A ‘strategic’ swimmer

While swimming is all about the fastest time, the way to get there isn’t always about going as fast as possible all the time.

Wodny is a “strategic” swimmer, Oase said. He contemplates the best way to get to the top of the podium and, even though he’s typically soft-spoken, he lets his opinion be known to his teammates.

“Grant’s a pretty quiet kid, but he’s a smart kid,” Oase said. “We play a lot of strategy games on the team and for a while our whole team was into chess. He’s pretty good at that stuff and you can see it overlapping races, because he’s very strategic. He can draft off of people — which is where you ride in their wake — and with the 500 that’s really useful.”

Oase said the other day the team was arguing about the best stroke technique and Wodny wasn’t shy about telling them what he thought.

“Grant had his input and it was, like usual, clear, concise and he says, ‘This is what I think,’” Oase said.

Wodny plans to study computer science at Minnesota and he sees a connection between the field and swimming.

After finishing third in the state in the 500-yard freestyle in 2021, the junior owns the best Class AA times in Minnesota in the 200- and 500-yard freestyle events in 2022.

“Strategy has always been something that I naturally think about in every aspect,” Wodny said. “I want to go into the field of computer science and coding involves similar thinking. I try to apply that wherever I can to try to make things more efficient or get a better outcome.”

That strategy will come in handy when he heads back to the state meet March 2-4 in Minneapolis.


“I’ve got a target on my back, it can be a lot harder to be chased than the chaser,” Wodny said. “I really want to improve my times and get to a place where I can be competitive next year at a big school like Minnesota and from there it’ll be really nice to have a lot of faster swimmers that I can be pushed by.”

‘A big pair of shoes to fill’

Wodny, Ryan Zelen and Rudd have all helped put Duluth on “the swimming radar statewide,” Knettel said, something that wasn’t true even 10 years ago.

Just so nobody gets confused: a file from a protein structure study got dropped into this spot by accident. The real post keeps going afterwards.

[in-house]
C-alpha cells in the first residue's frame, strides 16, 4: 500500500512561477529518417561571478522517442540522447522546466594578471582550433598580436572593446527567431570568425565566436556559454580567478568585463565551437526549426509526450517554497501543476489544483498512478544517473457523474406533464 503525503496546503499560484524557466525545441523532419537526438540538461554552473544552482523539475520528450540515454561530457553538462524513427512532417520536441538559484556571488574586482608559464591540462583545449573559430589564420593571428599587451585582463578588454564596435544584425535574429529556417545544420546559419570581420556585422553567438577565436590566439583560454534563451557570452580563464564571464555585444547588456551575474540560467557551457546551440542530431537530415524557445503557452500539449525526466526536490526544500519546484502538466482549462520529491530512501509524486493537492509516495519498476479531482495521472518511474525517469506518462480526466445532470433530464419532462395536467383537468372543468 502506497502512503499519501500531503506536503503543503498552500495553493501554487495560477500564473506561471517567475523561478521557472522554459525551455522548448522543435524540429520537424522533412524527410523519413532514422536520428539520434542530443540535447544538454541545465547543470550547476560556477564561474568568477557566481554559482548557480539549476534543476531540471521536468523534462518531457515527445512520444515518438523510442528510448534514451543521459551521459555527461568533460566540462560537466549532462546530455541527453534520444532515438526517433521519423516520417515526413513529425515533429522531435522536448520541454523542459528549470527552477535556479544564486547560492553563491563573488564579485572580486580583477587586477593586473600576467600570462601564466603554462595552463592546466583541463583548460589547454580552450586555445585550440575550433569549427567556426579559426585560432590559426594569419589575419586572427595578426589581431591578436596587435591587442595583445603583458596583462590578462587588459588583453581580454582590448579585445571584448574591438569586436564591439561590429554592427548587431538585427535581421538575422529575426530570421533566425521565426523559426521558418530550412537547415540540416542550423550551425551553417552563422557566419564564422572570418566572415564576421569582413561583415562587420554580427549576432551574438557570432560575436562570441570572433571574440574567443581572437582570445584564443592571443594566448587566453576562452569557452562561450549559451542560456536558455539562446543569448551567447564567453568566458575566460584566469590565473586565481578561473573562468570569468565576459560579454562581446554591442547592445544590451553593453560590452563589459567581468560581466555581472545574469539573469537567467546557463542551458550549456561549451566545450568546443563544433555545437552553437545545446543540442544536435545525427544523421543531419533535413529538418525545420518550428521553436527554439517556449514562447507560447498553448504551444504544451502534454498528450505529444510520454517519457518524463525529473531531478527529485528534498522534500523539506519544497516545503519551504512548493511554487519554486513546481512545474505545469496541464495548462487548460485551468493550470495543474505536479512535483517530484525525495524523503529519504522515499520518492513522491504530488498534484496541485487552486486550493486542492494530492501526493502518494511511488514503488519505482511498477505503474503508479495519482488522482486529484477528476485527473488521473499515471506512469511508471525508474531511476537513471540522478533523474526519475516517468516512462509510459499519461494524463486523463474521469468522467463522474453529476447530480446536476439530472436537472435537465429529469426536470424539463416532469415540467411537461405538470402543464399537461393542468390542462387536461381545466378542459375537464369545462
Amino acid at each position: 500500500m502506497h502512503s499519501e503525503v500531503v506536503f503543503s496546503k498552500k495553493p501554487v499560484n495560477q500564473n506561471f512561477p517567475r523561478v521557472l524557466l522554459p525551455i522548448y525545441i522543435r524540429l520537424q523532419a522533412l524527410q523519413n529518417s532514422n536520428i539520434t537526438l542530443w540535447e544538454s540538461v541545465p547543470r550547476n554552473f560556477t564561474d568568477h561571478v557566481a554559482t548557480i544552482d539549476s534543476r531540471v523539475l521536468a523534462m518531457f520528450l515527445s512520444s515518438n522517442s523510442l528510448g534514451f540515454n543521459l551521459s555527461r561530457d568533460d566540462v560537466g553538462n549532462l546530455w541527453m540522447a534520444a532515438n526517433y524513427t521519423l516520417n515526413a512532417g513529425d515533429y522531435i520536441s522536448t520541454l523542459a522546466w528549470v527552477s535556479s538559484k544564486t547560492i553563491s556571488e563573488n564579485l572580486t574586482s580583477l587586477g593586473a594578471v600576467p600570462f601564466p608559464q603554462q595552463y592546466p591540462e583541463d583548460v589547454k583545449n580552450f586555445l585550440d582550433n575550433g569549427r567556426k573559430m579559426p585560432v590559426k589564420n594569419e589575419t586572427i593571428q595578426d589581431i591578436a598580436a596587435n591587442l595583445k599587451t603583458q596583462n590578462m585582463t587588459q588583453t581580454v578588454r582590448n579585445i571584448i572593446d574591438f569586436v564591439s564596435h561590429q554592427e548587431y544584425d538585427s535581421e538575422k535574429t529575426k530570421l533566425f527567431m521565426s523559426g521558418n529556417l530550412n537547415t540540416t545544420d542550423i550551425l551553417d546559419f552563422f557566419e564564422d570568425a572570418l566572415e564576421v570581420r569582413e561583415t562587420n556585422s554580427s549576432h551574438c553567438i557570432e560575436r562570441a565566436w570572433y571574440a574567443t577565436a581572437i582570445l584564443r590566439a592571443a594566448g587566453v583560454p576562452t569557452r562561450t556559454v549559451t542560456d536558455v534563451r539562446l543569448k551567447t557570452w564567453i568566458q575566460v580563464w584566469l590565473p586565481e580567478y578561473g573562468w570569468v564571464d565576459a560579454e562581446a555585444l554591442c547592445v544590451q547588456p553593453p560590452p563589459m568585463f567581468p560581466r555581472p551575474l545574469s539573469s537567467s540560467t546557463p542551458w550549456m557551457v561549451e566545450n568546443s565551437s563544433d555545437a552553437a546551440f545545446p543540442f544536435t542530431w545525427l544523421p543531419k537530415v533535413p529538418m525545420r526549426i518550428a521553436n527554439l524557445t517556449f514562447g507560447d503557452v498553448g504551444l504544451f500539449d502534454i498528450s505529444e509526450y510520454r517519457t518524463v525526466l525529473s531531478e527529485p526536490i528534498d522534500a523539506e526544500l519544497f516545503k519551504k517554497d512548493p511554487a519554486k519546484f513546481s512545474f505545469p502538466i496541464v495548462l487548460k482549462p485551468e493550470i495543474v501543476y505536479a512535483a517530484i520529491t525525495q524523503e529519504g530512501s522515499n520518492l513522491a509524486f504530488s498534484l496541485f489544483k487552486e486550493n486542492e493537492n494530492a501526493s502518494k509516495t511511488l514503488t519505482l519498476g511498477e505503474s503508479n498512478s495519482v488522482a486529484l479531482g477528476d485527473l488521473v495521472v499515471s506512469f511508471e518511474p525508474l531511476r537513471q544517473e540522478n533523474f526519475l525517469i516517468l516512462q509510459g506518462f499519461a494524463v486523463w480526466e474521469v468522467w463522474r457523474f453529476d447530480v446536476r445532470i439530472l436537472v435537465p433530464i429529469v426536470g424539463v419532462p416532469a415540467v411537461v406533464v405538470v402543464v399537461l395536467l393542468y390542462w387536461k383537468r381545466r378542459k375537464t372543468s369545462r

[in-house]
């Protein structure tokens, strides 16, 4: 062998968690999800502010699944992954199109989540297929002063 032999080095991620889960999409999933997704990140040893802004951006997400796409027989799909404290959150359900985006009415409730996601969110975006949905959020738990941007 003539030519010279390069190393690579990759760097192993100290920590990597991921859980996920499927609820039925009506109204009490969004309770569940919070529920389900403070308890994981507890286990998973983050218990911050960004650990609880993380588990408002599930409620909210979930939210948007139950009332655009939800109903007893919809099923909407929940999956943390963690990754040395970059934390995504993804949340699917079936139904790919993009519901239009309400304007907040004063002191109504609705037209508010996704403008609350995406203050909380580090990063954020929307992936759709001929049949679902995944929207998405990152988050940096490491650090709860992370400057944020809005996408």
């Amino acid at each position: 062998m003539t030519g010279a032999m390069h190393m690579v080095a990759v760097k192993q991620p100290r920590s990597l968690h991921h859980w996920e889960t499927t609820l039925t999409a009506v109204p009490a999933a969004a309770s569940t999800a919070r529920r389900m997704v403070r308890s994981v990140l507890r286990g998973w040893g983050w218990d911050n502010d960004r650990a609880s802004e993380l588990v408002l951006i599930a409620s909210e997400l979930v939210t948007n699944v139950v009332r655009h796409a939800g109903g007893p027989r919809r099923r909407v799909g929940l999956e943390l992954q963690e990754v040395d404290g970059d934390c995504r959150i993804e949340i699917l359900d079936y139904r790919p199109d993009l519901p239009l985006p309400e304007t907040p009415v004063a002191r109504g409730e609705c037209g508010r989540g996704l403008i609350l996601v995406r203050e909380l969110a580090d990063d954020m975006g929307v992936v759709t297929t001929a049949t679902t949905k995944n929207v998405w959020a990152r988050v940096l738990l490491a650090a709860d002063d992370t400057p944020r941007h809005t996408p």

“We weren’t viewed as a swimming powerhouse and we’re not now,” Knettel said. “There’s other programs — the bigs, Edina and Minnetonka — but we’re in that next tier and that’s a great place for us to be. We’ve accomplished a lot to get there and that’s not just because of Grant. We’ve had a lot of talented swimmers and a lot of young talent, swimmers that are going to carry us on for the next few years, but Grant has helped shape that, for sure.”

With Wodny heading to Minneapolis to swim for the Gophers next season, Zelen and his teammates know it won’t be easy to replace perhaps the best swimmer in program history, but they’re going to do what they can.

“Grant is definitely going to leave a big pair of shoes to fill, but we have a lot of good talent on the team that’s ready to fill them,” Zelen said. “Travis has really improved this year a lot and, hopefully, me too. I hope I get faster and I’m able to help fill those shoes, but it’s definitely going to be a struggle. He was in a lot of relays and got a lot of points for the team.”

Jamey Malcomb has a been high school sports reporter for the Duluth News Tribune since October 2021. He spent the previous six years covering news and sports for the Lake County News-Chronicle in Two Harbors and the Cloquet Pine Journal. He graduated from the George Washington University in 1999 with a bachelor's degree in history and literature and also holds a master's degree in secondary English education from George Mason University.